The Battle of Peebles Farm, Heth’s Attack: October 1, 1864

Despite this knowledge, Heth sent forward the men of MacRae’s North Carolina Brigade, who were supposed to perform a reconnaissance in force.  Like the previous day at Fort Harrison with Tige Anderson’s Georgians, MacRae’s men attacked outright in a miscommunication.  The results were similar too.  Only after MacRae’s repulse did Heth send in Archer and Davis in a repeat of the piecemeal attacks at Fort Harrison.  They too failed to make any headway, so much so that Heth never sent in his fourth brigade under Cooke. He retreated back to the entrenchments near the W. W. Davis house.

In terms of results, Fifth Offensive chronicler Richard Sommers calls this “the most decisive phase” of the Battle of Peebles Farm.  The results guaranteed, just like the August 21, 1864 fighting at Globe Tavern, that the Yankees had permanently advanced their siege lines again, never to recede.

The Opposing Cavalry Forces Duke It Out: The Battle of Vaughan Road

Shortly after Heth’s infantry attack that morning, Confederate and Union Cavalry squared off to the south of Peebles Farm along the Vaughan Road where it intersects with the Wyatt Road.  Gregg’s Union Second Division was protecting the Union strike force’s left flank and rear, while Hampton’s Cavalry Corps, minus Fitz Lee’s division, was guarding the Confederate far right.

Gregg’s Division had been pulled in away from the Vaughan-Wyatt intersection overnight, leaving only the 1st Maine Cavalry as a guard.  Butler’s Confederate Division took this vital intersection as the Maine troopers retreated without much of a struggle.  Butler settled in to create some temporary earthworks in the area rather than pursue.  These events set the stage for the battle to come.

Once the Union infantry had comfortably repulsed the Confederate attacks on their right near Peebles Farm in the morning, Gregg set out to reclaim the important road intersection and secure the Union left.  He managed to drive off Butler’s men near 11 am on October 1.  In seesaw fighting throughout the day near the McDowell house, the Yankee cavalry eventually emerged as the winners, and Confederate brigade commander John Dunovant was killed leading a charge.

The results of this fight were that the far left flank of the Union army was secure.  Casualties were around 90 Federals and 130 Confederates. Overall, the fighting on October 1 at Peebles Farm and the Vaughan Road was a Yankee success.  They had gained new ground on September 30, and secured that ground on which to build permanent entrenchment on October 1.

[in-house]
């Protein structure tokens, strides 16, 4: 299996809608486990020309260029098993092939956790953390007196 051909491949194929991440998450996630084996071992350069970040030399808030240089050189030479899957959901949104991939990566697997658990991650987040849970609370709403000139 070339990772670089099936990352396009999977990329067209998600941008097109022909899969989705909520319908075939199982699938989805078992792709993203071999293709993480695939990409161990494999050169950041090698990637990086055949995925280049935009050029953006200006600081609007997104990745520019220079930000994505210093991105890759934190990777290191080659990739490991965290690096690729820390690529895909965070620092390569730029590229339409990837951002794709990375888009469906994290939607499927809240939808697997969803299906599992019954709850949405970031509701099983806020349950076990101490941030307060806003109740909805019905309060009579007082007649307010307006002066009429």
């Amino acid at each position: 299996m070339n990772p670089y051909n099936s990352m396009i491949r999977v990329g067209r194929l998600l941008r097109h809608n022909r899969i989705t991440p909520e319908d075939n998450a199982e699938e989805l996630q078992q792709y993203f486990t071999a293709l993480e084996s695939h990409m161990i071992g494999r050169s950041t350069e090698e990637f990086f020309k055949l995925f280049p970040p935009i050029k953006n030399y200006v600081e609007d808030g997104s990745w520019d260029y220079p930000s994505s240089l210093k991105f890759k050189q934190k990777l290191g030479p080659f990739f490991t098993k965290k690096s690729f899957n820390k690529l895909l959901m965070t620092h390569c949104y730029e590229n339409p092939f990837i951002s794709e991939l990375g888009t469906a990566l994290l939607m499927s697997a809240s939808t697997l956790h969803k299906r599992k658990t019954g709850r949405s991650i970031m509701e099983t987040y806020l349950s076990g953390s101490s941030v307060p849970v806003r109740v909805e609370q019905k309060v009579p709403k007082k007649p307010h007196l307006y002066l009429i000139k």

That said, the Battle of Peebles Farm would see one more day’s infantry fighting, when the Second Corps division of Gershom Mott made another Union offensive effort in the direction of the Boydton Plank Road.  Tune in tomorrow for the results of that fighting…


The Battle of Peebles Farm:

October 2, 1864

Note: Click to see maps of the Battle of Peebles Farm, which should help you follow along with the action.

Brief Summary: The third and final day of fighting at the Battle of Peebles Farm occurred on October 2, 1864, 150 years ago today.  Prior to this little known third day at Peebles Farm, the Siege of Petersburg saw a “first” in military history on the late afternoon of October 1: the grand tactical movement of troops by rail.  Those troops belonged to Gershom Mott’s Third Division, Second Corps, almost all former members of the Third Corps, disbanded earlier in 1864 prior to the start of the Overland Campaign.

Mott’s men were moved to the front as reinforcements for the Fifth and Ninth Corps divisions which had led the original attack two days earlier.  Army of the Potomac commander George G. Meade’s intention was to use these reinforcements to resume the offensive, an offensive which had ground down due in part to the cautious nature of corps commanders Warren and Parke.  However, manmade delays prevented Mott’s men from getting into position for an attack until it was nearly dark.  The offensive movement Meade had planned for October 1 was thus pushed to October 2.

After Mott’s Division and other reinforcements reached the front near Peebles Farm, half of the entire Army of the Potomac was now a part of the strike force probing in the direction of the Boydton Plank Road and Southside Railroad.  Meade was determined to make even more headway southwest of Petersburg, and he hoped to catch the Confederates outside of their breastworks.  He ordered Mott’s division of the Second Corps to flank the Confederate forces at Pegram’s Farm while Parke’s Nonth Corps hit them head on, with Warren to the right also attacking straight ahead.   Diversions were scheduled for other parts of the extended lines, and Gregg’s cavalry was expected to hold of Hampton’s probing Confederate troopers on the Union far left.


Map of the October 2 Fighting at Peebles Farm from Richmond Redeemed, 2nd Edition, page 382

Used with Permission and May Not Be Reproduced without Savas Beatie’s Express Written Consent.

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The Union troops reached and took Pegram’s Farm with little opposition, confusing the Union commanders.  Where were the Confederates?  After advancing cautiously to find an answer for this question all along the line, it was discovered that the Confederates had retreated to their main line of works along the Boydton Plank Road.  By late morning, it had become apparent that Meade would find no Confederates to fight in the open field.  If he wanted to assault, it would be against breastworks, and he wanted no part of that.  Richard Sommers suggests that Meade probably did not attempt to get onto the Confederate right flank on the Boydton Plank Road because he feared the Confederate counterattack which was bound to happen in the aftermath of such an action.

In mid-afternoon, Parke ordered out some reconnaissance forces to ascertain Confederate strength and positions in their main fortifications, provoking the heaviest infantry fighting on October 2. A probe by one brigade, Zinn’s, accomplished little, and the battle degenerated into widespread skirmishing.  Ultimately, the Union forces pulled back slightly, creating permanent works on Pegram’s Farm as well as Peebles’ Farm. The Fifth Offensive on the Army of the Potomac’s front was over, though two battles would flare on the Darbytown Road in Benjamin Butler’s sector before the Fifth Offensive ended entirely in mid-October 1864.


First Person Accounts:

    Siege of Petersburg Documents Which Mention This Battle: